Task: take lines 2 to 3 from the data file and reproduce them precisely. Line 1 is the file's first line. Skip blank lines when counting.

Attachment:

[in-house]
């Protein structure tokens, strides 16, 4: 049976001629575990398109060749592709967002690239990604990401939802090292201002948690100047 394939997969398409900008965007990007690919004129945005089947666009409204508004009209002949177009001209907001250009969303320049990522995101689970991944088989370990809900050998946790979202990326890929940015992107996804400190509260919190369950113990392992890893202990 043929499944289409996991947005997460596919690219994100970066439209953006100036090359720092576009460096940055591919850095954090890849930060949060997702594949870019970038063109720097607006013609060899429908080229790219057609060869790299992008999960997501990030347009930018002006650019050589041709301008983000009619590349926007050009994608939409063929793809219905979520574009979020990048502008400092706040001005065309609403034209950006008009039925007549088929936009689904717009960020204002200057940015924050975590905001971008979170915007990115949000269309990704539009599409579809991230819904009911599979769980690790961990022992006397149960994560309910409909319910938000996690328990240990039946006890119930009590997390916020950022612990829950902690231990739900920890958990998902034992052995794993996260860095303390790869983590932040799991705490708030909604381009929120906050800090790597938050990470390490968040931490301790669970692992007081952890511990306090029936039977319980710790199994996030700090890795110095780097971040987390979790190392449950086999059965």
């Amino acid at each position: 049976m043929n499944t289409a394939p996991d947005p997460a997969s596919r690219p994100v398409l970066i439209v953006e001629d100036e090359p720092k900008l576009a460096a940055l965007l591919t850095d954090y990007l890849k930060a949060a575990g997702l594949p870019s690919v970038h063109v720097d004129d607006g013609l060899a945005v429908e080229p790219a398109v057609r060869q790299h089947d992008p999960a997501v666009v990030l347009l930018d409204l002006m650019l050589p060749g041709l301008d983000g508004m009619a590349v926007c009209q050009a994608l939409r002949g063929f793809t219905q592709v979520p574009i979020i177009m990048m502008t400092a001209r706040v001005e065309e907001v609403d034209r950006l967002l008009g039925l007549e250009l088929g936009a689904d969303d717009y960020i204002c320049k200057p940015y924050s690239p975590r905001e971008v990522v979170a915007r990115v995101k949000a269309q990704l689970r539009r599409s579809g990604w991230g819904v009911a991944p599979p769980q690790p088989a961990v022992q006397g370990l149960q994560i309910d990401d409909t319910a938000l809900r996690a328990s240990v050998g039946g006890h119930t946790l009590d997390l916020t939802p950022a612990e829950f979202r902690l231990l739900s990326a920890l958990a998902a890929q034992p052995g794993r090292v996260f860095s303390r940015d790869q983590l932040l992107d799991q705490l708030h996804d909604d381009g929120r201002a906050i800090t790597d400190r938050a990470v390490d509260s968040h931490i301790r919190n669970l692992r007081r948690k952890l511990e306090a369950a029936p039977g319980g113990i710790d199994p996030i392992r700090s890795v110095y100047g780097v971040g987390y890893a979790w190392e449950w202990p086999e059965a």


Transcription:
């Protein structure tokens, strides 16, 4: 049976001629575990398109060749592709967002690239990604990401939802090292201002948690100047 394939997969398409900008965007990007690919004129945005089947666009409204508004009209002949177009001209907001250009969303320049990522995101689970991944088989370990809900050998946790979202990326890929940015992107996804400190509260919190369950113990392992890893202990 043929499944289409996991947005997460596919690219994100970066439209953006100036090359720092576009460096940055591919850095954090890849930060949060997702594949870019970038063109720097607006013609060899429908080229790219057609060869790299992008999960997501990030347009930018002006650019050589041709301008983000009619590349926007050009994608939409063929793809219905979520574009979020990048502008400092706040001005065309609403034209950006008009039925007549088929936009689904717009960020204002200057940015924050975590905001971008979170915007990115949000269309990704539009599409579809991230819904009911599979769980690790961990022992006397149960994560309910409909319910938000996690328990240990039946006890119930009590997390916020950022612990829950902690231990739900920890958990998902034992052995794993996260860095303390790869983590932040799991705490708030909604381009929120906050800090790597938050990470390490968040931490301790669970692992007081952890511990306090029936039977319980710790199994996030700090890795110095780097971040987390979790190392449950086999059965």
């Amino acid at each position: 049976m043929n499944t289409a394939p996991d947005p997460a997969s596919r690219p994100v398409l970066i439209v953006e001629d100036e090359p720092k900008l576009a460096a940055l965007l591919t850095d954090y990007l890849k930060a949060a575990g997702l594949p870019s690919v970038h063109v720097d004129d607006g013609l060899a945005v429908e080229p790219a398109v057609r060869q790299h089947d992008p999960a997501v666009v990030l347009l930018d409204l002006m650019l050589p060749g041709l301008d983000g508004m009619a590349v926007c009209q050009a994608l939409r002949g063929f793809t219905q592709v979520p574009i979020i177009m990048m502008t400092a001209r706040v001005e065309e907001v609403d034209r950006l967002l008009g039925l007549e250009l088929g936009a689904d969303d717009y960020i204002c320049k200057p940015y924050s690239p975590r905001e971008v990522v979170a915007r990115v995101k949000a269309q990704l689970r539009r599409s579809g990604w991230g819904v009911a991944p599979p769980q690790p088989a961990v022992q006397g370990l149960q994560i309910d990401d409909t319910a938000l809900r996690a328990s240990v050998g039946g006890h119930t946790l009590d997390l916020t939802p950022a612990e829950f979202r902690l231990l739900s990326a920890l958990a998902a890929q034992p052995g794993r090292v996260f860095s303390r940015d790869q983590l932040l992107d799991q705490l708030h996804d909604d381009g929120r201002a906050i800090t790597d400190r938050a990470v390490d509260s968040h931490i301790r919190n669970l692992r007081r948690k952890l511990e306090a369950a029936p039977g319980g113990i710790d199994p996030i392992r700090s890795v110095y100047g780097v971040g987390y890893a979790w190392e449950w202990p086999e059965a």